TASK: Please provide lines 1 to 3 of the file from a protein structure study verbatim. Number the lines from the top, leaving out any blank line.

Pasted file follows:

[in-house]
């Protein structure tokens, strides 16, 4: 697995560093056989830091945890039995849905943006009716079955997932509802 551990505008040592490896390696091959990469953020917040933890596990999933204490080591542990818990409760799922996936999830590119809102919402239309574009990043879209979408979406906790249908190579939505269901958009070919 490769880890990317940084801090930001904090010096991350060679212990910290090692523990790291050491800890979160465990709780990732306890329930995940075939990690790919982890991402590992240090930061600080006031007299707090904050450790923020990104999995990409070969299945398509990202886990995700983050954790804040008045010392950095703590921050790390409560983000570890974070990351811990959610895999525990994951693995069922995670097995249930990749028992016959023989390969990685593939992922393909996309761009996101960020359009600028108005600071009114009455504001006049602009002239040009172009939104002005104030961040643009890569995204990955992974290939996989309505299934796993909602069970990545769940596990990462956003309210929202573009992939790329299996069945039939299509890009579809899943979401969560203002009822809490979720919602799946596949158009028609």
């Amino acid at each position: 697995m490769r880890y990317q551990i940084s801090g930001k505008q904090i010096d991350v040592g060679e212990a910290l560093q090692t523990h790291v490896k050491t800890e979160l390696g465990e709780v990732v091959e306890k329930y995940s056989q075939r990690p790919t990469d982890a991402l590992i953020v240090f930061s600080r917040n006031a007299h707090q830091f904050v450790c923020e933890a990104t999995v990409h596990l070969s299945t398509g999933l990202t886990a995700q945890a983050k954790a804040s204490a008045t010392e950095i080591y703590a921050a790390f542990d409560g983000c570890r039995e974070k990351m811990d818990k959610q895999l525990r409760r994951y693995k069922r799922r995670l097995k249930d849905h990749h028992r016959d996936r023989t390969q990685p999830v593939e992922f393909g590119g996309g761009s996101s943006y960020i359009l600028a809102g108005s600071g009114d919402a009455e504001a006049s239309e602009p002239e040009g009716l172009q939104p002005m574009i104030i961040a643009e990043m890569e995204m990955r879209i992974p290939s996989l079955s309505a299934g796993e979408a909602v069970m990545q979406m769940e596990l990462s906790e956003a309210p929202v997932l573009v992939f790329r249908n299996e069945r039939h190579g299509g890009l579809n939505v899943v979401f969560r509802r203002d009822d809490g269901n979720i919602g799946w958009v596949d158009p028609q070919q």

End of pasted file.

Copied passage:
[in-house]
């Protein structure tokens, strides 16, 4: 697995560093056989830091945890039995849905943006009716079955997932509802 551990505008040592490896390696091959990469953020917040933890596990999933204490080591542990818990409760799922996936999830590119809102919402239309574009990043879209979408979406906790249908190579939505269901958009070919 490769880890990317940084801090930001904090010096991350060679212990910290090692523990790291050491800890979160465990709780990732306890329930995940075939990690790919982890991402590992240090930061600080006031007299707090904050450790923020990104999995990409070969299945398509990202886990995700983050954790804040008045010392950095703590921050790390409560983000570890974070990351811990959610895999525990994951693995069922995670097995249930990749028992016959023989390969990685593939992922393909996309761009996101960020359009600028108005600071009114009455504001006049602009002239040009172009939104002005104030961040643009890569995204990955992974290939996989309505299934796993909602069970990545769940596990990462956003309210929202573009992939790329299996069945039939299509890009579809899943979401969560203002009822809490979720919602799946596949158009028609």
């Amino acid at each position: 697995m490769r880890y990317q551990i940084s801090g930001k505008q904090i010096d991350v040592g060679e212990a910290l560093q090692t523990h790291v490896k050491t800890e979160l390696g465990e709780v990732v091959e306890k329930y995940s056989q075939r990690p790919t990469d982890a991402l590992i953020v240090f930061s600080r917040n006031a007299h707090q830091f904050v450790c923020e933890a990104t999995v990409h596990l070969s299945t398509g999933l990202t886990a995700q945890a983050k954790a804040s204490a008045t010392e950095i080591y703590a921050a790390f542990d409560g983000c570890r039995e974070k990351m811990d818990k959610q895999l525990r409760r994951y693995k069922r799922r995670l097995k249930d849905h990749h028992r016959d996936r023989t390969q990685p999830v593939e992922f393909g590119g996309g761009s996101s943006y960020i359009l600028a809102g108005s600071g009114d919402a009455e504001a006049s239309e602009p002239e040009g009716l172009q939104p002005m574009i104030i961040a643009e990043m890569e995204m990955r879209i992974p290939s996989l079955s309505a299934g796993e979408a909602v069970m990545q979406m769940e596990l990462s906790e956003a309210p929202v997932l573009v992939f790329r249908n299996e069945r039939h190579g299509g890009l579809n939505v899943v979401f969560r509802r203002d009822d809490g269901n979720i919602g799946w958009v596949d158009p028609q070919q």